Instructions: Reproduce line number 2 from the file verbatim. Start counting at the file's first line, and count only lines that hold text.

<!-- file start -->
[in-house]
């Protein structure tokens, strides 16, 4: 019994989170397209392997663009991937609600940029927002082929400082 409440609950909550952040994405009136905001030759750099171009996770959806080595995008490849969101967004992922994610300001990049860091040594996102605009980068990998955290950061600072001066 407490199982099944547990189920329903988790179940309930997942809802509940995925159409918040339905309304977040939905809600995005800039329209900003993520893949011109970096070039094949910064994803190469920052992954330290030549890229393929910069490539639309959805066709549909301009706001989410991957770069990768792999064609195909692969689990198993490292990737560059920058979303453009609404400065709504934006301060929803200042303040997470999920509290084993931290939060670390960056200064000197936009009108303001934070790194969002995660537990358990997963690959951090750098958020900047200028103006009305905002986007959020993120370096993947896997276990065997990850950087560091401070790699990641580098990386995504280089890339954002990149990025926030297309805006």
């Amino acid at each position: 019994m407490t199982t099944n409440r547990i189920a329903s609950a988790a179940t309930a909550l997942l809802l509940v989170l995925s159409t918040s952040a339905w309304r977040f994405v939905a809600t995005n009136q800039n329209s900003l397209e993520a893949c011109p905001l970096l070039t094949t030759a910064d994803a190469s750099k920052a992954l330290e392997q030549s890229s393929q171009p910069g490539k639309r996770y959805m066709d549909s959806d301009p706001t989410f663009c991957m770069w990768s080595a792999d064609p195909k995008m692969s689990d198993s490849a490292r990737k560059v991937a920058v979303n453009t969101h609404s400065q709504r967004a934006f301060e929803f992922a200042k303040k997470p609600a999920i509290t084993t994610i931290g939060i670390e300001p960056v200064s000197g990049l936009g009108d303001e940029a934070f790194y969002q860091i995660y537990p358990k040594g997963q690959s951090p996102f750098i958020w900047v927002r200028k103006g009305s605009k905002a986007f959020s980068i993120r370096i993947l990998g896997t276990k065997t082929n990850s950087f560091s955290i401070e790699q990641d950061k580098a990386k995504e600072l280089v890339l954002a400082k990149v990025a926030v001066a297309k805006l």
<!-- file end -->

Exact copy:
């Protein structure tokens, strides 16, 4: 019994989170397209392997663009991937609600940029927002082929400082 409440609950909550952040994405009136905001030759750099171009996770959806080595995008490849969101967004992922994610300001990049860091040594996102605009980068990998955290950061600072001066 407490199982099944547990189920329903988790179940309930997942809802509940995925159409918040339905309304977040939905809600995005800039329209900003993520893949011109970096070039094949910064994803190469920052992954330290030549890229393929910069490539639309959805066709549909301009706001989410991957770069990768792999064609195909692969689990198993490292990737560059920058979303453009609404400065709504934006301060929803200042303040997470999920509290084993931290939060670390960056200064000197936009009108303001934070790194969002995660537990358990997963690959951090750098958020900047200028103006009305905002986007959020993120370096993947896997276990065997990850950087560091401070790699990641580098990386995504280089890339954002990149990025926030297309805006």